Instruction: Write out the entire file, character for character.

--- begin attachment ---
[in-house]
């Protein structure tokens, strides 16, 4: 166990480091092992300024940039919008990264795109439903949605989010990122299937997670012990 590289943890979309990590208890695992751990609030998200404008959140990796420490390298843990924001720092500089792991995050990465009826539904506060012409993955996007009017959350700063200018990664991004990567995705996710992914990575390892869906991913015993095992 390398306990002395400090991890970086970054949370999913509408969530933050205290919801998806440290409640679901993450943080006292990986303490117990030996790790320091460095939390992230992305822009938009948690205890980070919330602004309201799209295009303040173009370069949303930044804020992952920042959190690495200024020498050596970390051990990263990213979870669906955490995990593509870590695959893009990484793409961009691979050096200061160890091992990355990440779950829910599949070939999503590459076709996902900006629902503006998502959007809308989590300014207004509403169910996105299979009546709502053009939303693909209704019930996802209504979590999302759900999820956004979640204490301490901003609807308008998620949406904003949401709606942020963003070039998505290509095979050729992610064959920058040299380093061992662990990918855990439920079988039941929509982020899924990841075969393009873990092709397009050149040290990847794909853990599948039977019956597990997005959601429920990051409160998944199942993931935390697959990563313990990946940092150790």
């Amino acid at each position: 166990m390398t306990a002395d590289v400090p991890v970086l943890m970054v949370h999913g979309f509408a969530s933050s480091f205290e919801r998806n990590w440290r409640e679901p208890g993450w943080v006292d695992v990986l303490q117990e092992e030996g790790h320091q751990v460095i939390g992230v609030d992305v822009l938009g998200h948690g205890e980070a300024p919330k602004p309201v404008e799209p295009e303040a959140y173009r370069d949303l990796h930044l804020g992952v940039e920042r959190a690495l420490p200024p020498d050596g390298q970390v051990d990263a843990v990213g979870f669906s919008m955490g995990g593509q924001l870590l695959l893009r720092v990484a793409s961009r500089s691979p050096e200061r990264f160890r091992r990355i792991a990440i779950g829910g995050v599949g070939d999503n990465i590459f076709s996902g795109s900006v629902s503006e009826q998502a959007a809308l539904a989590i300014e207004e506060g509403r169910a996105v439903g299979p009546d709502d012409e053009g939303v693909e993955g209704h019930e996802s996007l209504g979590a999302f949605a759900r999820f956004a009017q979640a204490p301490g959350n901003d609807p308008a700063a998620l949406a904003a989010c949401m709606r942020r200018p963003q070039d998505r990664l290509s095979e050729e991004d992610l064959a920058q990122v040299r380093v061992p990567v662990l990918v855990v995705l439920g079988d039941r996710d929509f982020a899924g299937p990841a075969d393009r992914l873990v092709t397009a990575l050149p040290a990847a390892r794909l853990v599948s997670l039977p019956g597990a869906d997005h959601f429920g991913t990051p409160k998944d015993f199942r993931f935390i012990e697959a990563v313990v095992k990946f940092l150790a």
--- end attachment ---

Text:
[in-house]
């Protein structure tokens, strides 16, 4: 166990480091092992300024940039919008990264795109439903949605989010990122299937997670012990 590289943890979309990590208890695992751990609030998200404008959140990796420490390298843990924001720092500089792991995050990465009826539904506060012409993955996007009017959350700063200018990664991004990567995705996710992914990575390892869906991913015993095992 390398306990002395400090991890970086970054949370999913509408969530933050205290919801998806440290409640679901993450943080006292990986303490117990030996790790320091460095939390992230992305822009938009948690205890980070919330602004309201799209295009303040173009370069949303930044804020992952920042959190690495200024020498050596970390051990990263990213979870669906955490995990593509870590695959893009990484793409961009691979050096200061160890091992990355990440779950829910599949070939999503590459076709996902900006629902503006998502959007809308989590300014207004509403169910996105299979009546709502053009939303693909209704019930996802209504979590999302759900999820956004979640204490301490901003609807308008998620949406904003949401709606942020963003070039998505290509095979050729992610064959920058040299380093061992662990990918855990439920079988039941929509982020899924990841075969393009873990092709397009050149040290990847794909853990599948039977019956597990997005959601429920990051409160998944199942993931935390697959990563313990990946940092150790």
């Amino acid at each position: 166990m390398t306990a002395d590289v400090p991890v970086l943890m970054v949370h999913g979309f509408a969530s933050s480091f205290e919801r998806n990590w440290r409640e679901p208890g993450w943080v006292d695992v990986l303490q117990e092992e030996g790790h320091q751990v460095i939390g992230v609030d992305v822009l938009g998200h948690g205890e980070a300024p919330k602004p309201v404008e799209p295009e303040a959140y173009r370069d949303l990796h930044l804020g992952v940039e920042r959190a690495l420490p200024p020498d050596g390298q970390v051990d990263a843990v990213g979870f669906s919008m955490g995990g593509q924001l870590l695959l893009r720092v990484a793409s961009r500089s691979p050096e200061r990264f160890r091992r990355i792991a990440i779950g829910g995050v599949g070939d999503n990465i590459f076709s996902g795109s900006v629902s503006e009826q998502a959007a809308l539904a989590i300014e207004e506060g509403r169910a996105v439903g299979p009546d709502d012409e053009g939303v693909e993955g209704h019930e996802s996007l209504g979590a999302f949605a759900r999820f956004a009017q979640a204490p301490g959350n901003d609807p308008a700063a998620l949406a904003a989010c949401m709606r942020r200018p963003q070039d998505r990664l290509s095979e050729e991004d992610l064959a920058q990122v040299r380093v061992p990567v662990l990918v855990v995705l439920g079988d039941r996710d929509f982020a899924g299937p990841a075969d393009r992914l873990v092709t397009a990575l050149p040290a990847a390892r794909l853990v599948s997670l039977p019956g597990a869906d997005h959601f429920g991913t990051p409160k998944d015993f199942r993931f935390i012990e697959a990563v313990v095992k990946f940092l150790a």